Altered structural connectivity in neonates at genetic risk for schizophrenia: A combined study using morphological and white matter networks

Feng Shi, Pew Thian Yap, Wei Gao, Weili Lin, John H. Gilmore, Dinggang Shen

Research output: Contribution to journalArticle

84 Citations (Scopus)

Abstract

Recently, an increasing body of evidence suggests that developmental abnormalities related to schizophrenia may occur as early as the neonatal stage. Impairments of brain gray matter and wiring problems of axonal fibers are commonly suspected to be responsible for the disconnection hypothesis in schizophrenia adults, but significantly less is known in neonates. In this study, we investigated 26 neonates who were at genetic risk for schizophrenia and 26 demographically matched healthy neonates using both morphological and white matter networks to examine possible brain connectivity abnormalities. The results showed that both populations exhibited small-world network topology. Morphological network analysis indicated that the brain structural associations of the high-risk neonates tended to have globally lower efficiency, longer connection distance, and less number of hub nodes and edges with relatively higher betweenness. Subgroup analysis showed that male neonates were significantly disease-affected, while the female neonates were not. White matter network analysis, however, showed that the fiber networks were globally unaffected, although several subcortical-cortical connections had significantly less number of fibers in high-risk neonates. This study provides new lines of evidence in support of the disconnection hypothesis, reinforcing the notion that the genetic risk of schizophrenia induces alterations in both gray matter structural associations and white matter connectivity.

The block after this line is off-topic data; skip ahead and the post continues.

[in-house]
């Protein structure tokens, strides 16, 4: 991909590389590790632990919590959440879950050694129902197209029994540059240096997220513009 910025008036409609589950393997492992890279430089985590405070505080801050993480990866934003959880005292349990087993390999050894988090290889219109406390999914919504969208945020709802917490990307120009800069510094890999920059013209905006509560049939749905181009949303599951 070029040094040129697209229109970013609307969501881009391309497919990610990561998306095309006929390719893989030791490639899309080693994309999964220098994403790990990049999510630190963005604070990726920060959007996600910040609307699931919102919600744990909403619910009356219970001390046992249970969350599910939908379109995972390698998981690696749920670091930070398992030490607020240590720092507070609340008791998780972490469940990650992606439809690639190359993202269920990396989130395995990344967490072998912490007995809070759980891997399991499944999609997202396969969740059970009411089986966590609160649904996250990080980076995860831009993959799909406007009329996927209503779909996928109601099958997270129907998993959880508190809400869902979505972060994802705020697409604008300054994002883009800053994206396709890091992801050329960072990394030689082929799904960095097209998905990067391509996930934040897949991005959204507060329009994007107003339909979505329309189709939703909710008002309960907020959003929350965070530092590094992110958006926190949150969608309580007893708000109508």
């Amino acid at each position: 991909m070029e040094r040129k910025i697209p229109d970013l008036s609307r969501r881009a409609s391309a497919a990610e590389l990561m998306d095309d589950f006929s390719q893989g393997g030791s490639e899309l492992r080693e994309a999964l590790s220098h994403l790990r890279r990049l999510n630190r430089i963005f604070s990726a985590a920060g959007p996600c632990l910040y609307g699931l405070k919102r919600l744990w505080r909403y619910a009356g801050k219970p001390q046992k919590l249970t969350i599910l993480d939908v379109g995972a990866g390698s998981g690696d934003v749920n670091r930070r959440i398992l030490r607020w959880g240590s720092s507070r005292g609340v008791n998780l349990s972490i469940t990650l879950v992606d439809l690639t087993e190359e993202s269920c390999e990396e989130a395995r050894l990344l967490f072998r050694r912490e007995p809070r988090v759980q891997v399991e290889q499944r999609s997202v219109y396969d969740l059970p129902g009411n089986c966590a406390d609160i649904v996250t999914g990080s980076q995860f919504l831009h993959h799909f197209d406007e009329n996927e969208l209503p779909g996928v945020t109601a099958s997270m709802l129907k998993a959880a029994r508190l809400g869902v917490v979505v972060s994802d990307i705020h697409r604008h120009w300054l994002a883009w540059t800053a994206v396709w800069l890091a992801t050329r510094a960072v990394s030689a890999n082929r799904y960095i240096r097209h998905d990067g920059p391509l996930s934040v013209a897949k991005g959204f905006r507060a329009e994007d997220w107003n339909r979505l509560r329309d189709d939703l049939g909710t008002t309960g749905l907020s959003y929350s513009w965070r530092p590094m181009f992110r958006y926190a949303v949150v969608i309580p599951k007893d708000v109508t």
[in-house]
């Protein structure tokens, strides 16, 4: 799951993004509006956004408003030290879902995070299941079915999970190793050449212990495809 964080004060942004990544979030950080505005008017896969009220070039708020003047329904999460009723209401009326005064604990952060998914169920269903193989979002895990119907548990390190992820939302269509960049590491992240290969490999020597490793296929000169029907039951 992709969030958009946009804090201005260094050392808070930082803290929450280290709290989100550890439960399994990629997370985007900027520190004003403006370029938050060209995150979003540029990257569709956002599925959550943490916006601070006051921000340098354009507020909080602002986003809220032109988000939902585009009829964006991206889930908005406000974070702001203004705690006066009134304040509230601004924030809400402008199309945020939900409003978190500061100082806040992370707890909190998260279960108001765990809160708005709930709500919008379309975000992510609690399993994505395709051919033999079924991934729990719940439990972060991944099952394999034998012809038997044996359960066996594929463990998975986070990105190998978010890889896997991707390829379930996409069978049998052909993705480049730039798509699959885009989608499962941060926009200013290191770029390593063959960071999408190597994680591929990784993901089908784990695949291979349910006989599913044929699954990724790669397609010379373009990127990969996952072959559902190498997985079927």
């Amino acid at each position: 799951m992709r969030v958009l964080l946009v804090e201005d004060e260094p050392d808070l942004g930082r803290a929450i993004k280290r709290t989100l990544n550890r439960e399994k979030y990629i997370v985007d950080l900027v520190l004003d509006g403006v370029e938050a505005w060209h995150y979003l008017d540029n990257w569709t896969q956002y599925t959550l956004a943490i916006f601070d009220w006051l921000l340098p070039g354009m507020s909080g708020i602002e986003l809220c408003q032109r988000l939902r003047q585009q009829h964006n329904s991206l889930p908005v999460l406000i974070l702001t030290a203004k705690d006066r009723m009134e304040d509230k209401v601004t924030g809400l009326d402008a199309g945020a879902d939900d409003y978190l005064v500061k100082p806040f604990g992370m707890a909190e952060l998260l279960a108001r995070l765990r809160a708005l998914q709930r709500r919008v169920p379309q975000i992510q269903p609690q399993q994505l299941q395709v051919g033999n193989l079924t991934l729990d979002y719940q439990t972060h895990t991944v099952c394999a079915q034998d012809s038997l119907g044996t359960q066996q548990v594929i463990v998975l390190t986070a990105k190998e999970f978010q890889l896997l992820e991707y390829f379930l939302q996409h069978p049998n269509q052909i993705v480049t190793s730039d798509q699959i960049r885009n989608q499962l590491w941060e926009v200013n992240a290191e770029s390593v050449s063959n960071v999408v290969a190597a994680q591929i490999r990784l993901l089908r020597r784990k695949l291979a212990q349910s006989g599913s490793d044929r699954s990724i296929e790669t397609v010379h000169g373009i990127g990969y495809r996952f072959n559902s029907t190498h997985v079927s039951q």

Original languageEnglish
Pages (from-to)1622-1633
Number of pages12
JournalNeuroImage
Volume62
Issue number3
DOIs
Publication statusPublished - 2012 Sep

Keywords

  • Brain evelopment
  • Diffusion tensor imaging
  • High genetic risk
  • Network analysis
  • Newborn infant
  • Schizophrenia

ASJC Scopus subject areas

  • Neurology
  • Cognitive Neuroscience

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